The number of citations an article accrues by two years after publication can be predicted with about 60% surety using data within three weeks of publication. The ability to predict citation counts in this study is higher than others have reported. One study was only able to predict 14% of the variance for the annual citation rates using papers on emergency medicine and 12 possible predictor variables,2
whereas another study predicted 20% using articles from JAMA,
, and the New England Journal of Medicine
Our sample, however, represents a select group of articles that passed methodological criteria and the greater predictability could result from lower variability in the dataset.
We have also shown that physician rated clinical relevance at the time of publication is related to citation counts at two years. This replicates results from a study which showed that the citation counts of papers important to rhinology were highly related to clinical utility.26
The quality of studies has been shown to be weakly or moderately related to citation counts.11
In our study we could not assess the influence of quality of research methods because we only included articles that had passed basic methodological criteria, and we had not graded quality within this higher quality dataset.
Several groups have predicted citations using journal impact factors. When impact factors from 2004 were included in our derivation regression the sample size was reduced by 182 articles because Cochrane reviews and HTA reports do not have impact factors. The resulting regression on the smaller dataset gave an R2 of 0.47 (95% confidence interval 0.39 to 0.51). Given the importance of Cochrane reviews and HTA reports we chose to include them and not to use the impact factor as a predictor variable.
Cochrane reviews and HTA reports are systematic reviews of evidence, which are typically lengthy and have structured abstracts. Their average citation rates were low compared with the journal articles in our study. We believe that this underlies our findings of negative correlations between citation counts and number of pages, the presence of a structured abstract, and review articles. Without Cochrane reviews and HTA reports in our analysis, comparisons between the number of pages and original article versus review articles were no longer statistically significant, although structured abstracts remained negatively correlated with citation counts. As we had no prior hypothesis on the influence of Cochrane reviews and HTA reports on citation counts, however, we kept them in our regression model. We are aware that the reduced variability among these publications, as seen by the clustering of the residuals in figure 2, improved the performance of our regression.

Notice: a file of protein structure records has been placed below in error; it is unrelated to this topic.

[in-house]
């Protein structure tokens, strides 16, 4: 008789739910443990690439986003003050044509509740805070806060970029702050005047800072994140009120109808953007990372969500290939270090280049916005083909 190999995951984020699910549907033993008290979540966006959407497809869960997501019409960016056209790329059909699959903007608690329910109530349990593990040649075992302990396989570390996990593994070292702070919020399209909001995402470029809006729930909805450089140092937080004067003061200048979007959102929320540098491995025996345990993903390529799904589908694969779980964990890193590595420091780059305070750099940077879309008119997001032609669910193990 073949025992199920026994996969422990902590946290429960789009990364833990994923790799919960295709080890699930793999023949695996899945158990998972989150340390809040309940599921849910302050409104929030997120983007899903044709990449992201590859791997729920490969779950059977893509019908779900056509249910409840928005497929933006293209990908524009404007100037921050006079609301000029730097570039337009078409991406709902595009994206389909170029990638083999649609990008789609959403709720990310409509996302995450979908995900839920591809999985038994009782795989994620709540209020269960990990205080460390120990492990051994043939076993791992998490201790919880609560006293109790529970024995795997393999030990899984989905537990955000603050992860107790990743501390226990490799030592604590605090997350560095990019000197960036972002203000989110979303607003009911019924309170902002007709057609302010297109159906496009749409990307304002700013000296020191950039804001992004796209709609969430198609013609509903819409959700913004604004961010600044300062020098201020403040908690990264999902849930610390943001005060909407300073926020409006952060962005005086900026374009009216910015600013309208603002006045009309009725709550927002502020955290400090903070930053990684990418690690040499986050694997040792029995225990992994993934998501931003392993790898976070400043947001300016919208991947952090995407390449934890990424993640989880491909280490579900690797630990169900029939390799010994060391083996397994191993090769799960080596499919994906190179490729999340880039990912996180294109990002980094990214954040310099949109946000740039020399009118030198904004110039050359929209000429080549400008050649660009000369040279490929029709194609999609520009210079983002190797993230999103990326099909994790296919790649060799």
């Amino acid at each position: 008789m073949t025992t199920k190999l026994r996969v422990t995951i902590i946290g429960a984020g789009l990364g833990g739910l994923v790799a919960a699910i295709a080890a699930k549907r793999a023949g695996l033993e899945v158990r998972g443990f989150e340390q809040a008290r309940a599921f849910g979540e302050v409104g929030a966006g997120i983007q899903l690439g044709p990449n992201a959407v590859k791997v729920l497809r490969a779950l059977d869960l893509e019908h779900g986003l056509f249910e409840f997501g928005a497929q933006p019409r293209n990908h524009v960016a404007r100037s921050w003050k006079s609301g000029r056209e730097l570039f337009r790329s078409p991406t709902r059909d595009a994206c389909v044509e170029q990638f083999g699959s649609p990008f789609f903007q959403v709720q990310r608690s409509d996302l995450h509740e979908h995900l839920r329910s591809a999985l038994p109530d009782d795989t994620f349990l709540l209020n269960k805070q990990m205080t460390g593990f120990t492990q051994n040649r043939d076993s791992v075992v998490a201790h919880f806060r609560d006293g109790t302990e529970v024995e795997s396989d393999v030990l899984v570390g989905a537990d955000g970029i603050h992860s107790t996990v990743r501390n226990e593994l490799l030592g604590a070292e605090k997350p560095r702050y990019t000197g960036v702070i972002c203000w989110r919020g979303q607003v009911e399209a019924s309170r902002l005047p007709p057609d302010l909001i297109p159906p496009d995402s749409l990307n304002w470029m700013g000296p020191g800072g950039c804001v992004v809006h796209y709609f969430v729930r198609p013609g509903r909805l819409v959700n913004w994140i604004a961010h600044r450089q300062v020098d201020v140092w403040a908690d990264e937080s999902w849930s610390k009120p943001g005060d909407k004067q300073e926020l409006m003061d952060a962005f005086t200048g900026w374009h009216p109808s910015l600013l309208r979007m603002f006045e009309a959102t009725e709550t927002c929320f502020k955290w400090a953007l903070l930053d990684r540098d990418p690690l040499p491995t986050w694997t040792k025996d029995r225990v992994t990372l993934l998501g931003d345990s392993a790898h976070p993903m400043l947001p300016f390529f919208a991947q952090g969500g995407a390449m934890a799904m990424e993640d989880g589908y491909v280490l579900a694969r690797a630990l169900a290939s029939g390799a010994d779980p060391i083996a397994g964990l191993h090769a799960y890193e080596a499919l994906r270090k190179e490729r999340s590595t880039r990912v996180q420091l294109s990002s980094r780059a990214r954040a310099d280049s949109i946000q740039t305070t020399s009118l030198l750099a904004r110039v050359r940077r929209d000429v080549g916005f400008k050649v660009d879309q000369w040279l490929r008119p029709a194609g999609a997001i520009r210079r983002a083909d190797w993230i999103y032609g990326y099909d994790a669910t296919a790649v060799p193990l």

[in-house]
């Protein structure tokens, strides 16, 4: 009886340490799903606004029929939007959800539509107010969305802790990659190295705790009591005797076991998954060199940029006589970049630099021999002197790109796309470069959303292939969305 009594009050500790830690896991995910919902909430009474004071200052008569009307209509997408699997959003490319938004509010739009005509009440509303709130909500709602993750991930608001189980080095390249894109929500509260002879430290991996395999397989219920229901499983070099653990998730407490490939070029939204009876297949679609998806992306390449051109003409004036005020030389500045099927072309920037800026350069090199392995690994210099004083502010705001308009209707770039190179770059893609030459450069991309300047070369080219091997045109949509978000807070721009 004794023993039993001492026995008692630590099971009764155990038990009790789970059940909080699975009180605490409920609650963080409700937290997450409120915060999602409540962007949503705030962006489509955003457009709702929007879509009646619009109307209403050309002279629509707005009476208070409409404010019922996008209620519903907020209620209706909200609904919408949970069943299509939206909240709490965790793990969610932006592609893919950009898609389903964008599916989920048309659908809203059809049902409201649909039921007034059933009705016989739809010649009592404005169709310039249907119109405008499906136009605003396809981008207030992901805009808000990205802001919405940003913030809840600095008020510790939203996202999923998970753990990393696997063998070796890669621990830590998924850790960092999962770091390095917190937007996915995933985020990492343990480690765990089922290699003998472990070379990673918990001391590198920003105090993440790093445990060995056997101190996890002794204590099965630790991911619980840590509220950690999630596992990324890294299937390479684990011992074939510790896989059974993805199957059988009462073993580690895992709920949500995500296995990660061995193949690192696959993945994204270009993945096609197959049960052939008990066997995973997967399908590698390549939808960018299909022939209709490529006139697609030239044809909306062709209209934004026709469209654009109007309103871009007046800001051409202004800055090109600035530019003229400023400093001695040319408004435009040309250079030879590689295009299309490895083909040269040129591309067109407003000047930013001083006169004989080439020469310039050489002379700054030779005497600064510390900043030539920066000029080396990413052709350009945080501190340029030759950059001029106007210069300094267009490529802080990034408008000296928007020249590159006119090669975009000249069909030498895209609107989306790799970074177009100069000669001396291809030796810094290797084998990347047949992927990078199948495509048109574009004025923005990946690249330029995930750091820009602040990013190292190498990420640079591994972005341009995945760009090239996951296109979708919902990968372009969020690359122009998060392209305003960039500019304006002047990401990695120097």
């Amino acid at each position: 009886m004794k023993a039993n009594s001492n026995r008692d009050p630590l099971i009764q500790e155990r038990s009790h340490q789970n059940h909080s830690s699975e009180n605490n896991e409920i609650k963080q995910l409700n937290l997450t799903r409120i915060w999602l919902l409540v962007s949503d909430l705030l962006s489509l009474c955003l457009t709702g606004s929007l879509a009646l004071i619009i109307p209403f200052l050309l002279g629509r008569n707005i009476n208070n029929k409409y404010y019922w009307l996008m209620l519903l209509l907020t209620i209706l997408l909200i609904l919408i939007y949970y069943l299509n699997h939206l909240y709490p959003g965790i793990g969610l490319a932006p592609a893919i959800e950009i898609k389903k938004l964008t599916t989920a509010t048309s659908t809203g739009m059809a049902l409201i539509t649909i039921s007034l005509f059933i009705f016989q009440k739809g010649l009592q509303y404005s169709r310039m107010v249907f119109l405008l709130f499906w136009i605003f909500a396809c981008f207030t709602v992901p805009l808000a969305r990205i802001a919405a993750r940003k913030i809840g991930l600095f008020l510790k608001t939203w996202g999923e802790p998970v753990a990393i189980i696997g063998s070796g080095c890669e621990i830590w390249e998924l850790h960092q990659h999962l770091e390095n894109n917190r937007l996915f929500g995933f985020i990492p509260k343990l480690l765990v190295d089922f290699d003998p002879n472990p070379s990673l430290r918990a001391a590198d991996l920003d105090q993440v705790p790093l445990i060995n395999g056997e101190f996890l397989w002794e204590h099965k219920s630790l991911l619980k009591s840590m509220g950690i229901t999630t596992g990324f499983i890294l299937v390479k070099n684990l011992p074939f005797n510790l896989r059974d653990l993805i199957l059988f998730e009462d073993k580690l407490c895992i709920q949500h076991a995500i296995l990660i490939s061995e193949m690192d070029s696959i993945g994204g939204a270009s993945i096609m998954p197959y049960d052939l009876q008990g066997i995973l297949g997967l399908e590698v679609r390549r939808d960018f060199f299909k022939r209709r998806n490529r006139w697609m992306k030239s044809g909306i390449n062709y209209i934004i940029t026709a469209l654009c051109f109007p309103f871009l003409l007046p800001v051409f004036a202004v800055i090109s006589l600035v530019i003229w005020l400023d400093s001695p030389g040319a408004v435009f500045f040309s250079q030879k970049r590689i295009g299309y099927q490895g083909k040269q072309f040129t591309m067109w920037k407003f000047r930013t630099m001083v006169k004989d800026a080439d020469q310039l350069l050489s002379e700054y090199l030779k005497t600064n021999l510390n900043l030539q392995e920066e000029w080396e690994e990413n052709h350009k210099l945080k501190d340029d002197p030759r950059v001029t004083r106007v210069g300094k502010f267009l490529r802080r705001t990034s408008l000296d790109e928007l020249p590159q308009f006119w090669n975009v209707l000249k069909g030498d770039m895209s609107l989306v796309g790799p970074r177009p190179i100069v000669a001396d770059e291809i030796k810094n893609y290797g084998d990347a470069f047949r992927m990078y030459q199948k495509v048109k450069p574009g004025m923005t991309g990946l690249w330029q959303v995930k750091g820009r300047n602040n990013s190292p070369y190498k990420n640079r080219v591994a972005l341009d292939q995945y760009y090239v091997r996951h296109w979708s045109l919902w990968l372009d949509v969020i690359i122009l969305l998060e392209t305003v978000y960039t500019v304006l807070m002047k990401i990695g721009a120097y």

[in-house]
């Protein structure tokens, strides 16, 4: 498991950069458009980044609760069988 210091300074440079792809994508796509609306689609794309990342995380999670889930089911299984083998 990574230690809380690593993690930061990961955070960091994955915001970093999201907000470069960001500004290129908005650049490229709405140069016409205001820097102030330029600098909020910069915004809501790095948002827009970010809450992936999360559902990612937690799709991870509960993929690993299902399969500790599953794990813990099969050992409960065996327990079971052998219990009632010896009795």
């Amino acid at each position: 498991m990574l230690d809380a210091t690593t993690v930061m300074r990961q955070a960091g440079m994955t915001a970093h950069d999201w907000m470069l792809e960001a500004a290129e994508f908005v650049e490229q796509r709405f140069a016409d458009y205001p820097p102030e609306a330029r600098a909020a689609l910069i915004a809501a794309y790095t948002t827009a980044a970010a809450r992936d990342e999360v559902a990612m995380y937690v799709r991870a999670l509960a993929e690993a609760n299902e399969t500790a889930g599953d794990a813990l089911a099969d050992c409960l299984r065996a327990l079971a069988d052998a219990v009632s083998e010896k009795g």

Predicting citation counts early could allow providers of information resources to quickly identify those articles that are likely to have an impact on clinical practice. We hope to use this model to refine our approach to “pushing” detected articles to practising clinicians, authors, and publishers.
The positive association that we found between clinical ratings and citation counts could be because early dissemination of such articles actually leads to higher citation rates, not merely predicts citation. We could not assess this possibility, but the intended targets of the dissemination process are practising clinicians, not scientists who write papers. Thus our findings support an association that constitutes “criterion validity,” in that ratings predict an accepted measure of research merit.
Strengths and limitations
The strengths of this study include the large number of included articles (n=1261), the magnitude of the association in the derivation dataset, and the agreement between the results from the derivation and validation datasets. We have shown a statistically significant relation between ratings of the clinical relevance of an article and its citation count.
Several weaknesses are present in our study. Our journal subset included only 105 of the most important clinical journals, a relatively small proportion of all such journals. Therefore our results may not be readily transferable to articles in less important clinical journals or basic science articles or journals. Also, our selected articles were limited to those clinical articles that passed basic criteria for critical appraisal and they represent a small proportion of articles published in any given journal. Such a select sample would have reduced variability resulting in greater predictability. The inclusion of the Cochrane reviews and HTA reports also reduced the variability and led to greater predictability.
We collected data on 20 journal specific and article specific characteristics of 1261 articles from 105 clinical journals to determine if we could predict citation counts at two years. Eleven remained statistically significant in our regression model. Therefore we can predict citation counts of methodologically sound clinical studies and review articles at two years with surety using data available within three weeks after publication.
What is already known on this topic
- Citation counts are markers of an article’s importance but are not available for months after publication
- Research shows that various attributes of an article are related to higher citation rates, but the predictive value of these factors is limited
What this study adds
- Features of methodologically sound articles predicted citation counts with higher reliability than previously found
- Ratings of clinical relevance by practising clinicians are significantly associated with citation counts at two years